The Difference Between a Dad and a Father

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The Difference Between a Dad and a Father

Kailee Speer, Writer

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I remember waking up at my aunt’s house to the smell of coffee and the sound of my biological father playing guitar softly. He loved music more than anything, which I guess is where I get it from. The summers I spent with him always seemed the best. We live so far away from the rest of our family, so getting to see my family was special–it was always my vacation away from home, as I normally stayed with my mom and step-dad.  

My father would always tell me how much he loved and cared about me. Yet, there is a thing about family–they don’t always end up being who you want them to be.  However, there are other times that the people who you least expect to step up, become family. It took me until my freshman year to realize that this was the case for me.

I was three when my parents separated, and soon after, my mom and I moved to Georgia. I didn’t hear from my father again until I was around nine. He called my mom and asked if I could come up to his house for the summer, and that became a tradition every year until my freshman year.

Just as soon as summer began, it came to an end. I wouldn’t hear from him again until it was time to go up to his house for the summer. There were years of bike rides and late night walks to the local run-down gas station, followed by nights where he would talk to me about my home life back in Arkansas; it all seemed perfect. I had a great time with him, and he never forgot to remind me just how much he loved me. I was young and naive. Throughout those 14 years of my life, I was so attached to the idea that “He’s your dad, Kailee. All dads love their daughters.” I was wrong. He didn’t love me. He simply felt obligated to take care of me for a few short months out of the year.

Christmas night of my freshman year, I called my father and wished him a Merry Christmas. My step-dad was in the living room with my little brother, and my mom was in my brother’s room unpackaging the gifts that he had received.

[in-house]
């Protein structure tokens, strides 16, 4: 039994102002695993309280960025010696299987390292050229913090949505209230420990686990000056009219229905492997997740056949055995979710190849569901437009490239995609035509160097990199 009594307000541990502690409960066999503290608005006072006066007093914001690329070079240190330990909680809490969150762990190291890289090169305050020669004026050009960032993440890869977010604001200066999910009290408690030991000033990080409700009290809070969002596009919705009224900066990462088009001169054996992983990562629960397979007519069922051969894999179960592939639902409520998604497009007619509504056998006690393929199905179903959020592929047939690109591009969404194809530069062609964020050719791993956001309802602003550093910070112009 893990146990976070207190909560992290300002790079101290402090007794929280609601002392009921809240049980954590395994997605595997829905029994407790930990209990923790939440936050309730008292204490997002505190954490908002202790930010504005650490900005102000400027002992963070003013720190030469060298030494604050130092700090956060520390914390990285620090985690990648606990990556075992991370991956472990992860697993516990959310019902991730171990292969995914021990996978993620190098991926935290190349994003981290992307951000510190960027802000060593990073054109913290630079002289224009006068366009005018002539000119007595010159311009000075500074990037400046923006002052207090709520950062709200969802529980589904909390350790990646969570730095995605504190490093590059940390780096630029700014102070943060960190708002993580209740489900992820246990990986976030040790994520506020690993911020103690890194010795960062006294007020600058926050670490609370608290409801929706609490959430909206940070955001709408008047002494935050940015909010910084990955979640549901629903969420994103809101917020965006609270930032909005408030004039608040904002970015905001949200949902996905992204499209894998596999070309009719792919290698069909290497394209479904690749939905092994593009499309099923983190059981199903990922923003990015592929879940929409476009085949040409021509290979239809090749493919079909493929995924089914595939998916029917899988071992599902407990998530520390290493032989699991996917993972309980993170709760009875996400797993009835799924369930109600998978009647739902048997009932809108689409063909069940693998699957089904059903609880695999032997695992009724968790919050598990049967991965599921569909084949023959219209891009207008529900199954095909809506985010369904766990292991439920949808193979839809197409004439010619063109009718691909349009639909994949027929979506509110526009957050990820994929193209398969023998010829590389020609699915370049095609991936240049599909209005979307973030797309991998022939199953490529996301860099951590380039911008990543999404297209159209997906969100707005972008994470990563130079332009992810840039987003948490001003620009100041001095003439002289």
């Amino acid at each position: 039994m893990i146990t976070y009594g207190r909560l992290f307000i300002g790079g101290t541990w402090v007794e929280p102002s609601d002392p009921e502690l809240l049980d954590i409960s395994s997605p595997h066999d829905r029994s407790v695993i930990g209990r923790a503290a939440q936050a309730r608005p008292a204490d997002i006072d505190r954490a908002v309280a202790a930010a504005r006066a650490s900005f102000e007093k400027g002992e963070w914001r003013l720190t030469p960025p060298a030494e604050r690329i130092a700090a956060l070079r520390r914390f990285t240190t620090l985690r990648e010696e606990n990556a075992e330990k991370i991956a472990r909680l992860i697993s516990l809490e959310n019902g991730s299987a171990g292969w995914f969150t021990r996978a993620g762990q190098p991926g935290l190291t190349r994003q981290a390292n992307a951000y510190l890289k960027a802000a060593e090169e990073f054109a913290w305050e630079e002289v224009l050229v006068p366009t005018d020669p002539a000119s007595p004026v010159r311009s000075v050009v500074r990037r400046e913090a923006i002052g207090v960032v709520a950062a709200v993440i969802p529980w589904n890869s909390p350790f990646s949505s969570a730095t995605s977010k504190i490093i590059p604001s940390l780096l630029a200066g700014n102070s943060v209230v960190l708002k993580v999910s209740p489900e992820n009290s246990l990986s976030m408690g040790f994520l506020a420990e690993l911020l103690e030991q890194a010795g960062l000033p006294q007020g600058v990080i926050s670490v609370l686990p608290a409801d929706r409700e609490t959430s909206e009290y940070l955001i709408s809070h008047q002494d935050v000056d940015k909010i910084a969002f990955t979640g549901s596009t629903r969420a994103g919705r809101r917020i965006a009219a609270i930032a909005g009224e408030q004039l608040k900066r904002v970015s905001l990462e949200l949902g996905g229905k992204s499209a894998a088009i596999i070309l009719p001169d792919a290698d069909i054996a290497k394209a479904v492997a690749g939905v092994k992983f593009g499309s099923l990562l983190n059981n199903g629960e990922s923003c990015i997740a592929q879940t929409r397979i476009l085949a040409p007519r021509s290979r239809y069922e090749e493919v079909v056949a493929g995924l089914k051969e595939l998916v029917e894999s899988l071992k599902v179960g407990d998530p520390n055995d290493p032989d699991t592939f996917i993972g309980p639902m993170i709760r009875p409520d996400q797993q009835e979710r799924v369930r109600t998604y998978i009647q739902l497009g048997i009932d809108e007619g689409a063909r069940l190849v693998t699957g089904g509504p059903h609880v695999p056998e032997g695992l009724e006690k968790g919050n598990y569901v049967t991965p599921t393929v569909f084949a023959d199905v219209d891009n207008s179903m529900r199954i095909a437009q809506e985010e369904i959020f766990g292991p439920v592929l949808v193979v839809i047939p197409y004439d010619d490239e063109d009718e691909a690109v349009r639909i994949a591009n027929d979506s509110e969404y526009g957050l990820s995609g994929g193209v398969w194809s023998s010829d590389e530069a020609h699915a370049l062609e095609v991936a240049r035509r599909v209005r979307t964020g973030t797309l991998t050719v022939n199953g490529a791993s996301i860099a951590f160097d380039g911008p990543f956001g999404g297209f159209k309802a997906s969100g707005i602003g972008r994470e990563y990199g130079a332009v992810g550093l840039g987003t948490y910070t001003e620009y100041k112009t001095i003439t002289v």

We had a quick conversation about how his Christmas was going, and I told him, “I love you,” and he said, “Okay, good night,” then hung up quickly. At first, I didn’t know what that meant, but then I realized something. My dad left me because he didn’t love me. This would be the night I felt my heart break for the first time.

My mom heard me crying from the other room and quickly came in. She was concerned, because she knew what had happened. She sat me on my bed and reminded me that she loved me unconditionally. Then, she told me that when I was three, my dad paid for her to take me and leave. He only cared because he felt obligated to; he never paid child support, so this was the only way he could make up for it.

That night, I realized how high a pedestal I put my biological dad up on. My mom reminded me that my step-dad was always there. That he loved me unconditionally, like I was his own daughter. From then on, I knew that not all dads love their daughters. I knew that it takes a special person to be a father. It takes a warm heart and open arms.

July 11, 2016, my step-dad Jason adopted me. That was the day that I let go of the man who only cared because he was scared. It may have taken me an absent biological father and 14 years to realize that my step-dad was the dad who loved me because I was worth loving, but I have never felt more open and loved.

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